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Strategies to Help Underperforming Employees

Strategies to Help Underperforming Employees

There are many reasons why an employee or a team might be failing to meet expectations, and at times it takes a bit of digging to get at the cause of the issue. Underperformance could be due to a skill gap, unclear assumptions, or a lack of incentive to perform. It very well may be because of obstacles in your company that keep individuals from finishing their tasks or completing their work on schedule. There could be a combination of elements that should be tended to before employees could regularly accomplish their best work.

Thusly, while your performance management process ought to have some consistency to prevent any discrimination, it should also be complex enough to represent many underlying issues. A good performance management strategy viably rectifies subpar performance since it enables employers to diagnose the reason for that performance and prescribe remedies that address it.

How about we take a look at some common examples of performances that aren’t quite living up to their potential. For every one of these examples, we’ll distinguish the basic performance issue, feature a couple of potential reasons why the issue exists, and note how you would address the situation’s performance.

A new employee who isn’t meeting company expectations

Amy has been working with the company for three weeks, yet she misses deadlines and leaves tasks incomplete. These are without a doubt performance issues to address immediately, but how you should address them will depend on why she’s not getting her work done. Here are two possibilities: 

Lack of Ability: She doesn’t have the skills you assumed she did. If that happens to be the case, regardless of whether she misrepresented those skills during the interview process or the training didn’t reveal the skill gap—you’re within your rights to terminate her employment. (If termination is the preferred choice, consider how to change your recruiting process to avoid the same situation for the following new hire.) If there was a legitimate misunderstanding about her skillset, yet you’re still receiving some good work from her, at that point, training along with a performance improvement plan might be the better alternative. 

Lack of Training: It’s entirely possible that Amy didn’t get the proper training she was meant to receive during the initial weeks. She may not have been shown the best way to do the job or given adequate time to learn. On the other hand, your expectations might not have been communicated clearly. In both these cases, in addition to training or communicating expectations to Amy, it would be wise to review your orientation and onboarding practices to guarantee that all new employees get the resources they require to succeed in their roles.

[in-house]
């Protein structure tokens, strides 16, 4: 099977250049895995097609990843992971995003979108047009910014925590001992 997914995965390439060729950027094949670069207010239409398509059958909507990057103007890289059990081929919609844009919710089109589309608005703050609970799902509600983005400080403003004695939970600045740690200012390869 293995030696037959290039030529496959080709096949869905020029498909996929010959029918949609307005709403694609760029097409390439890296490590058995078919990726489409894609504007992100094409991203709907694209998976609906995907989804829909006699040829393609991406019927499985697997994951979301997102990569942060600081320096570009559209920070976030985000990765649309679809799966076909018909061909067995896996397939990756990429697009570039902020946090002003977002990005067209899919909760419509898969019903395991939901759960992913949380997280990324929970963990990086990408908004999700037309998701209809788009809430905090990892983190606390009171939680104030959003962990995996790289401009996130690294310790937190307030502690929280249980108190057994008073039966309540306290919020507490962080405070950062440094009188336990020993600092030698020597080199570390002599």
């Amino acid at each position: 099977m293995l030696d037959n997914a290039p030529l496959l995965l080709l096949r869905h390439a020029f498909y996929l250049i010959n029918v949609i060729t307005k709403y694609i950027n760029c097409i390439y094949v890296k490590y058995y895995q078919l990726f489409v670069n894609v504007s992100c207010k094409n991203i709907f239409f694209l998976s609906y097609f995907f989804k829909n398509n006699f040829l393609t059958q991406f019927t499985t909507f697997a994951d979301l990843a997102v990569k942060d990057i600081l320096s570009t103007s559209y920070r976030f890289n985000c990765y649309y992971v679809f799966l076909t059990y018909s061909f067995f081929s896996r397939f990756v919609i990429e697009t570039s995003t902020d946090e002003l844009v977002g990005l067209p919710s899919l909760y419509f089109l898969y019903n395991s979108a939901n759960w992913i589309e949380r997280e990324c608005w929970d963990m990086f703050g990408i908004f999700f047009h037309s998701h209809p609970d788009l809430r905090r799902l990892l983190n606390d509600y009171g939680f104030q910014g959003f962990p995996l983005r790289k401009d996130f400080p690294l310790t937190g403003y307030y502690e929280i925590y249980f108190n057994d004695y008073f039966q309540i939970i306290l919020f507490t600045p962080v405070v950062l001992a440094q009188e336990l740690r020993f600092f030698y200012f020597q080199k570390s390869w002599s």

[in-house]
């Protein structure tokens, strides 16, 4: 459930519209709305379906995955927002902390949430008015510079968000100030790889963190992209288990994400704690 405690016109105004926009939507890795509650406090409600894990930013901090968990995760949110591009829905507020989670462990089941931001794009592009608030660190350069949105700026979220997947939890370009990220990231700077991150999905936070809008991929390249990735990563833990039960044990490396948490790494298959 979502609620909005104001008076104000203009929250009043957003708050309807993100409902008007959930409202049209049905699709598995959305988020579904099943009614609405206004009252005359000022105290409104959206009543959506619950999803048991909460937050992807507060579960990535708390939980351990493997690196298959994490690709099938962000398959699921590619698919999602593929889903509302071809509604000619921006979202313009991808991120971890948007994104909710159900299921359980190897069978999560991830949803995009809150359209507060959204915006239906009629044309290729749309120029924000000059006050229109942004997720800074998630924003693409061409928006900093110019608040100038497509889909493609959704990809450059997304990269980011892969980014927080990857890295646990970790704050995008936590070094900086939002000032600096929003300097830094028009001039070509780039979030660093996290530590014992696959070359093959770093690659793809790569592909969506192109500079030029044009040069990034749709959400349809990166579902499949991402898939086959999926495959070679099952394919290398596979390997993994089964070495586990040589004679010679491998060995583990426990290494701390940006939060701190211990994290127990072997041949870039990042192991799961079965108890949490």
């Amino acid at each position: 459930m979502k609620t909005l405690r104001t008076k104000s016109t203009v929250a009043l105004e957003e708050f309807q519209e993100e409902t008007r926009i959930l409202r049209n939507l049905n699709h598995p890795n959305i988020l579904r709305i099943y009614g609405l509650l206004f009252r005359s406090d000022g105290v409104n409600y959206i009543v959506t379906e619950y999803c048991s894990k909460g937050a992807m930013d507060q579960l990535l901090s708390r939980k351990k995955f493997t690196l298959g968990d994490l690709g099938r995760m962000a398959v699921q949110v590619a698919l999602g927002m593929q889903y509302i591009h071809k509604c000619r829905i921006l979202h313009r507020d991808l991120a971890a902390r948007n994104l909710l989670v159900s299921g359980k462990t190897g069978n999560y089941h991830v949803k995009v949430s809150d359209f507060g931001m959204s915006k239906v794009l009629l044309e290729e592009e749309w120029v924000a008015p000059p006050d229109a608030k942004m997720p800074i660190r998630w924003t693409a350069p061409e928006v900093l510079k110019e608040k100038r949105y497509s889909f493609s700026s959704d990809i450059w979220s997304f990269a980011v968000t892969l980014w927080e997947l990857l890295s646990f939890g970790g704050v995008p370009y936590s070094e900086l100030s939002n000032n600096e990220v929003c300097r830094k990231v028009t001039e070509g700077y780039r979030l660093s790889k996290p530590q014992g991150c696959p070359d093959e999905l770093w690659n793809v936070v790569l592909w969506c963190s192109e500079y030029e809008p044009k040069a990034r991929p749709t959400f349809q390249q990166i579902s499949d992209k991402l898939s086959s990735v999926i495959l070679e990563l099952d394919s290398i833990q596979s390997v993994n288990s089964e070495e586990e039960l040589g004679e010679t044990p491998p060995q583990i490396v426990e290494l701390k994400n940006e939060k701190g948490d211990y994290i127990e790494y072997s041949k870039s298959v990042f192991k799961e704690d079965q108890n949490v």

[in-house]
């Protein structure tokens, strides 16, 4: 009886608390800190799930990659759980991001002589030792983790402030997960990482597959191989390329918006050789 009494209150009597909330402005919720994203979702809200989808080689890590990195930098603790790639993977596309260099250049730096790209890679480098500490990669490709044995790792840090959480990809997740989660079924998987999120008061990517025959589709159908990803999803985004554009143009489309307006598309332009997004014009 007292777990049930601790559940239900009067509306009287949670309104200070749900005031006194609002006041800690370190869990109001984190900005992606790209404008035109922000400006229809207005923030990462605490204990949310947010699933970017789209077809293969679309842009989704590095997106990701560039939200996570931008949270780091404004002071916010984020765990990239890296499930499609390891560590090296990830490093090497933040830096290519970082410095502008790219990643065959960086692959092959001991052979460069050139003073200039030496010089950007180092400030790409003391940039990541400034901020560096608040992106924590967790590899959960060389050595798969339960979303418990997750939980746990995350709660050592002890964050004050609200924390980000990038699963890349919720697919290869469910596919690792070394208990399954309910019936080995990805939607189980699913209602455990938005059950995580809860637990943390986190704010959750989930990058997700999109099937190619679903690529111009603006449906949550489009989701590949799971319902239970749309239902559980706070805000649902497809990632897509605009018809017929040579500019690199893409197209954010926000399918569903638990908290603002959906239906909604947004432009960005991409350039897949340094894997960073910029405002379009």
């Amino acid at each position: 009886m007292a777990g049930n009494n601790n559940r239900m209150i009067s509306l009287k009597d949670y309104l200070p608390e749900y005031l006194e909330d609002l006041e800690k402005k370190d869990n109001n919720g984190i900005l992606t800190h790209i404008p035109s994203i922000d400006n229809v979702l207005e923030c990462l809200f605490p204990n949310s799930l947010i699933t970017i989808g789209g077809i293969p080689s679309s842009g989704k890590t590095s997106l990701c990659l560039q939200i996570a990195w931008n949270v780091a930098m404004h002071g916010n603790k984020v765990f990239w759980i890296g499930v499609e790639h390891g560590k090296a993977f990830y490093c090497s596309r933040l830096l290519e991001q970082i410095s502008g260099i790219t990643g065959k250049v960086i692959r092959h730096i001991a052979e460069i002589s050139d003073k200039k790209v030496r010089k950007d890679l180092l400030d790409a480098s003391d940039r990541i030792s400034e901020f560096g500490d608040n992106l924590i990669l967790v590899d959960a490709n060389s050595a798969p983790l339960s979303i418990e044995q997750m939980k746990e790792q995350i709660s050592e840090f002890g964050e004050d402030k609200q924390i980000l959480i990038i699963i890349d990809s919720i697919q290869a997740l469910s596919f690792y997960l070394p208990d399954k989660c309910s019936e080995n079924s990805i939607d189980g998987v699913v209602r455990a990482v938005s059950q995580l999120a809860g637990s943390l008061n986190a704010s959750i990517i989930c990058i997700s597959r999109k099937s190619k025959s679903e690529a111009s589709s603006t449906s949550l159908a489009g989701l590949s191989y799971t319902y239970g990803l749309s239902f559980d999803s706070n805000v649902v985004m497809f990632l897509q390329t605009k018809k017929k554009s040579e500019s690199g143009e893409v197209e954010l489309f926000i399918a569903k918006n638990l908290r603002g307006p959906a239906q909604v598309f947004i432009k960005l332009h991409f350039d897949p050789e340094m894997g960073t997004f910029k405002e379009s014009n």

A good performer in a slump

Amadi used to be one of your best performers—the kind of employee you could rely on to surpass his goals and encourage dedication and hard work from his colleagues. Over the past six months, however, Amadi’s performance has been on the decline. He’s been showing up late, missing meetings, requesting additional days off, and failing to complete all his tasks on time. The quality of his work has suffered as well, and other employees have taken notice.

What’s going on? The job duties haven’t changed at all, and Amadi has the skills and abilities to do the work well. So, either something prevents him from performing as he once did, or he’s choosing to perform poorly. Either way, you need to address his performance, but how he responds to your feedback should affect how you proceed.

It could be that some personal issue is affecting Amadi’s ability to perform, and if so, he may have certain rights under state and federal law. An illness in the family, for instance, could entitle him to protected leave, depending on the circumstances. A disability might allow him to reasonable accommodation. Keep these rights in mind when you’re working with him to improve his performance.

Another possibility is that Amadi is bored. He’s been doing the same thing for a few years now, and his heart just isn’t in it anymore. Suppose there are no career development opportunities at your organization that would suit him and encourage him to excel. In that case, it may be time for him to work elsewhere, and he’d likely be happier for it. In any case, you can make it clear to Amadi that his performance has not been satisfactory and that he needs to improve it if he wants to stay employed.